Migrant on way to UK dies in Channel Tunnel

A migrant trying to get from France to the UK was found dead in the Channel Tunnel on Tuesday, French authorities said. Eurostar and Eurotunnel train services to and from France were severely disrupted.

Migrant on way to UK dies in Channel Tunnel
The migrant was found dead in the Channel Tunnel trying to get to the UK

A migrant died on Tuesday trying to reach Britain through the Channel Tunnel, a French official in the Pas-de-Calais region said.

One of the six sections of the tunnel was closed for investigation, with traffic severely disrupted. It was as yet unclear how the migrant died.

“Following the discovery of migrants on a freight shuttle, early this morning, the shuttle was immediately stopped,” said the official.

“During an investigation by border police, a deceased migrant was found in the tunnel,” the official added.

Earlier Eurostar reported that services were delayed because of “trespassers in the tunnel”.




Eurotunnel which runs passengers and freight trains from Calais to the UK also had to suspend services due to migrants in the tunnel and was advising some passengers to re-book their journeys.



The firm has been calling on French authorities to do more to secure the area around the Channel Tunnel terminal in Calais.

A spokesman told The Local that migrants, around 3,000 of whom are amassed in the Calais area, try to break into the terminal on a daily basis.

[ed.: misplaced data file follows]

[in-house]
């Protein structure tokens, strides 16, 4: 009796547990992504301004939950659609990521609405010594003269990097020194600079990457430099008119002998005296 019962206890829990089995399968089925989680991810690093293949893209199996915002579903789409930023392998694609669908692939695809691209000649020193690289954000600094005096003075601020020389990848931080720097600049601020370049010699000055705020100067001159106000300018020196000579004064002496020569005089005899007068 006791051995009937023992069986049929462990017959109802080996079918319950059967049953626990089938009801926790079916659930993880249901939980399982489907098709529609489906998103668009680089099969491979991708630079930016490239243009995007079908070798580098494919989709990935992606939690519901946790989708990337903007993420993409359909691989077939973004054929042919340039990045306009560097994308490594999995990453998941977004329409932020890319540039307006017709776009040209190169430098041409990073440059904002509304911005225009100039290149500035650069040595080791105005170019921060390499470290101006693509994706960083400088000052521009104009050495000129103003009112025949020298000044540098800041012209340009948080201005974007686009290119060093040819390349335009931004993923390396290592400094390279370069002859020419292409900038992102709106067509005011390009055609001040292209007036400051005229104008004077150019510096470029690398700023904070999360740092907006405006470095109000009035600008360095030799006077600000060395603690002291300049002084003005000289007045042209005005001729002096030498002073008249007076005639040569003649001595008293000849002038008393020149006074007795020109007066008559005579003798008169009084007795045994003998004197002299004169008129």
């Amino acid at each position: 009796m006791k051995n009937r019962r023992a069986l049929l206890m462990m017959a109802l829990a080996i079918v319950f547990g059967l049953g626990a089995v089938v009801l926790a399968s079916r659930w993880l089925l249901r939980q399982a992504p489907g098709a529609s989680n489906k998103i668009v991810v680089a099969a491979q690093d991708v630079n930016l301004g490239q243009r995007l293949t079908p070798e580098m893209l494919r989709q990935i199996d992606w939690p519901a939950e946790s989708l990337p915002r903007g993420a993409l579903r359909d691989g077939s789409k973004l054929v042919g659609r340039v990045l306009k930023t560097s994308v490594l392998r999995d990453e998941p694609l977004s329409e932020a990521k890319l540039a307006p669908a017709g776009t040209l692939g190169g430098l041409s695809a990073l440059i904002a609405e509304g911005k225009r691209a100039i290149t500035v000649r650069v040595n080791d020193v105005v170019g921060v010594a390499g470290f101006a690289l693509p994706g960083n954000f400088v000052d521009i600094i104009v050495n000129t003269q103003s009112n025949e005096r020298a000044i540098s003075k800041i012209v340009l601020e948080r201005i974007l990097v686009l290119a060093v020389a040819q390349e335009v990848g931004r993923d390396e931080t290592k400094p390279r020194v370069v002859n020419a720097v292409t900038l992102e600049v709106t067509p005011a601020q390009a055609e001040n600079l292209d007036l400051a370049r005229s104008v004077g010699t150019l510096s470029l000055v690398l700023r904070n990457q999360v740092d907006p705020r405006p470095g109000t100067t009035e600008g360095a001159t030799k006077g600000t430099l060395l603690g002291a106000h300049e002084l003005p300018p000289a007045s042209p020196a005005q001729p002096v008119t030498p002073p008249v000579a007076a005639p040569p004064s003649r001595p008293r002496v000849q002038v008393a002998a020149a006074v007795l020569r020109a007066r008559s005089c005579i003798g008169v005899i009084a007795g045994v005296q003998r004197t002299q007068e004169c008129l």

“We are finding migrants in the terminal and we are asking police to round them up. We are not a police force we are transport service,” he said.

“We are asking French authorities to reinforce their protection of the terminal given the current circumstances ofthe strike and the ongoing migrants crisis.”

The migrant crisis was exacerbated last week when striking French ferry workers blocked access to the tunnel causing Channel services to be halted and provoking huge tailbacks on roads leading to Calais.

Migrants took advantage of the chaos to jump aboard stationary trucks.

Tim Waggott, the port's chief executive, released an open letter saying four days of strikes in Calais had cost the British economy around €1 billion pounds (€1.4 billion , $1.5 billion).

“How could you equate the importance of keeping such valuable trade moving with the incredible disruption caused at a major international gateway — Calais — by the mob rule of a small number of aggrieved militant Frenchmen? We certainly cannot,” Waggott wrote.

Last week Britain and France agreed to increase checks and hand over more resources to try to dissuade migrants from trying to get to the UK.

Home Secretary Theresa May met her French counterpart Bernard Cazeneuve in Paris to discuss the issue which has created friction across the Channel.

“Taking into account the worsening migration crisis in the Mediterranean and the repercussions on Calais, where 3,000 migrants are currently based, the two ministers decided to reinforce their cooperation,” a joint statement issued after the meeting said.

Moreover, joint information campaigns aimed at explaining to migrants the realities of the British asylum and welfare system, so as to dissuade flows of migrants to the Calais region, will be pursued and stepped up.”

No precise figures were given, with the French ministry saying that was still under discussion.


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